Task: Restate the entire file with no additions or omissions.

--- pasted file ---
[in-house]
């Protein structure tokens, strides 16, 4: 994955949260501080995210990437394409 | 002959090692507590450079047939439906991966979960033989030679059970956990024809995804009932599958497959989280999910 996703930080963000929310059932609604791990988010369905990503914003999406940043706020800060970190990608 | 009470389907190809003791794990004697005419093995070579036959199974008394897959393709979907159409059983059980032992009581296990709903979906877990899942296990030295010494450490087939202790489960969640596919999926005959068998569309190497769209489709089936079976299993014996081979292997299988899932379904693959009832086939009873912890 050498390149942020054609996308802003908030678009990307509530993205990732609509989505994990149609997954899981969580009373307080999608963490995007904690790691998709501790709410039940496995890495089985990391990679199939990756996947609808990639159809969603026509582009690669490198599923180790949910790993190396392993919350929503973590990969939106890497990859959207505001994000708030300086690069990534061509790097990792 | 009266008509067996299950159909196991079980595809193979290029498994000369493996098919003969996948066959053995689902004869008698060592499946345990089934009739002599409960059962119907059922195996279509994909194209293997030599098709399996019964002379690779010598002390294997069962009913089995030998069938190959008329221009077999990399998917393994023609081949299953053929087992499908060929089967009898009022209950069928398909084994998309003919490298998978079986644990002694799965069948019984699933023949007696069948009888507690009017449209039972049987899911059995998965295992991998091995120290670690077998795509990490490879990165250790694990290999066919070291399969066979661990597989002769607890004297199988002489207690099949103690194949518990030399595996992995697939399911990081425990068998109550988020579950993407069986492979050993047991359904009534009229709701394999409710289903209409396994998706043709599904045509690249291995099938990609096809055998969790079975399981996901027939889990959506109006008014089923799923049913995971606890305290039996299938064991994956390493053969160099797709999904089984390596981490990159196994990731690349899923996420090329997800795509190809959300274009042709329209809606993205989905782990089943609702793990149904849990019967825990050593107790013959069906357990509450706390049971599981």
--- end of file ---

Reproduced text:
[in-house]
């Protein structure tokens, strides 16, 4: 994955949260501080995210990437394409 | 002959090692507590450079047939439906991966979960033989030679059970956990024809995804009932599958497959989280999910 996703930080963000929310059932609604791990988010369905990503914003999406940043706020800060970190990608 | 009470389907190809003791794990004697005419093995070579036959199974008394897959393709979907159409059983059980032992009581296990709903979906877990899942296990030295010494450490087939202790489960969640596919999926005959068998569309190497769209489709089936079976299993014996081979292997299988899932379904693959009832086939009873912890 050498390149942020054609996308802003908030678009990307509530993205990732609509989505994990149609997954899981969580009373307080999608963490995007904690790691998709501790709410039940496995890495089985990391990679199939990756996947609808990639159809969603026509582009690669490198599923180790949910790993190396392993919350929503973590990969939106890497990859959207505001994000708030300086690069990534061509790097990792 | 009266008509067996299950159909196991079980595809193979290029498994000369493996098919003969996948066959053995689902004869008698060592499946345990089934009739002599409960059962119907059922195996279509994909194209293997030599098709399996019964002379690779010598002390294997069962009913089995030998069938190959008329221009077999990399998917393994023609081949299953053929087992499908060929089967009898009022209950069928398909084994998309003919490298998978079986644990002694799965069948019984699933023949007696069948009888507690009017449209039972049987899911059995998965295992991998091995120290670690077998795509990490490879990165250790694990290999066919070291399969066979661990597989002769607890004297199988002489207690099949103690194949518990030399595996992995697939399911990081425990068998109550988020579950993407069986492979050993047991359904009534009229709701394999409710289903209409396994998706043709599904045509690249291995099938990609096809055998969790079975399981996901027939889990959506109006008014089923799923049913995971606890305290039996299938064991994956390493053969160099797709999904089984390596981490990159196994990731690349899923996420090329997800795509190809959300274009042709329209809606993205989905782990089943609702793990149904849990019967825990050593107790013959069906357990509450706390049971599981």